Saturday, February 20, 2010

I'm in a Southern State of Mind

"Growing up Southern is a privilege. It's more than where you're born, it's an idea, a state of mind that seems imparted at birth. It's more than loving fried chicken, sweet tea, baseball, bibles, and country music. It's being devoted to screen porches, magnolias, coca-cola, and each other. We don't become Southern, we're born that way."

A lot of you give me a hard time about where exactly I am from. I always feel a lot of pressure to claim a territory, explain my upbringing, etc. The problem is that often nobody really understands and so, today, I want to set the record straight. I read this quote today, no idea who wrote it, but it inspired me. I think it really represents how I truly feel in my heart. My gratitude to have the privilege of living in the South again is palpable. I get down on my knees and thank the Lord for it.

I was born in the heart of the midwest, St. Louis at Barnes Jewish Hospital. Not a very Southern start to say the least. My first three years were surrounded by Midwesterners, aside from my parents. After that I was moved to the South, deep South, just outside of Mobile, Alabama for another 3 year stay.

Truth be told I moved north at the young age of six and primarily lived there until 22. IL became my home but I never really felt happy there. Being a part of a very Southern family made living in the midwest, and the north in general, feel very unnatural to me and I always harbored a feeling of displacement. I have southern in my blood as the majority of my family is from Lafayette, Louisiana, Mississippi, and throughout Alabama.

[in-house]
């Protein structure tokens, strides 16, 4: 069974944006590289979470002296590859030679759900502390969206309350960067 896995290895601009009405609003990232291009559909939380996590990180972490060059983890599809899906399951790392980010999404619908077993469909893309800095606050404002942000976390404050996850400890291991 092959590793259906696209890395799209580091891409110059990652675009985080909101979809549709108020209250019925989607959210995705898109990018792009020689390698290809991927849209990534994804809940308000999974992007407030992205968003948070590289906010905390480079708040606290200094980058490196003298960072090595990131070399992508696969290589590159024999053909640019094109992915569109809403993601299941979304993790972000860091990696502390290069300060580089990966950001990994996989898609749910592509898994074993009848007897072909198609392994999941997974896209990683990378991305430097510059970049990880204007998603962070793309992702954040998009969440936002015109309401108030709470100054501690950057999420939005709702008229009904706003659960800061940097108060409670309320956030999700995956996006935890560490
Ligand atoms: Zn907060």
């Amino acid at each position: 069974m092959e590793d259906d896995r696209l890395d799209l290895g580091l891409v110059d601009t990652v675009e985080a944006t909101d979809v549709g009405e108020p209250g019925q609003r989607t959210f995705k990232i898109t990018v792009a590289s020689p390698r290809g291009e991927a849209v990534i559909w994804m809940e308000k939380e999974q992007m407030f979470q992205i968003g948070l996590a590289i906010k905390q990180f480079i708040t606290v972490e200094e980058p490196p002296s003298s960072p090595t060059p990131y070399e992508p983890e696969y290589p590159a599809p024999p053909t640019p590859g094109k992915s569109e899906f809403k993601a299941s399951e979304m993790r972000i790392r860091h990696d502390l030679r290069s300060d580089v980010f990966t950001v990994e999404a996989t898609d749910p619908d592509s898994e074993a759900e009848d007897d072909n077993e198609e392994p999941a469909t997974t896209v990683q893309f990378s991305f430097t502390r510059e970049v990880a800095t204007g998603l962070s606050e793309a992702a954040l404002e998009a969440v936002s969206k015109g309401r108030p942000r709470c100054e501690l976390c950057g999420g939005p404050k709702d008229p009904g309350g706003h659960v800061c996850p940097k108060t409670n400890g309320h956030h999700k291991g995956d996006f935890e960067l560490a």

I spent every summer, from 8 years old to 14, soaking up the culture of the Gulf Coast. My Daddy, being a born and raised Louisiana man, brought me up on crawfish, chicory, beignets, and as many types of fried seafood fare we could get our hands on. Needless to say oyster po-boys and boudin are staples of our diets. I ran around barefoot many a summer with my toes in the Gulf Coast sand, sneaux ball in hand, and peach juice running down my chin from the local farmers market. Skinny dipping was not out of the ordinary, as most people would understand if they felt the sweltering heat of the Gulf summers.

My summers were split between all the towns along the coast. Daddy lived in Jackson for 6 years and we would drive south and head across between Mobile and New Orleans. Road tripping, stopping at little dives along the way. I'm sure people would look at Dad funny when he would bring us into a local bar to meet one of his old buddies (I being only 10 years of age as the time or so) but all I remember was learning about the kindness of good down home people and how fabulous Shirley Temples tasted when the maraschino cherries were stacked from the bottom of the glass to the brim.

When I hear a song about the Delta my heart yearns for Spanish moss and the hazy heat of a late Gulf Coast Summer. I get home sick for a lot of places, Chicago, Vienna, Mississippi, etc. But I have a Louisiana soul, and I know this because only other Louisianians understand, and no one else can understand why that makes me proud.

1 comment:

  1. Just came across this doing research for my book; wish I had seen it sooner! I'm from Monroe, LA, Now in Alpharetta, GA. Great blog and brought me back in time with the Shirley Temples! Thanks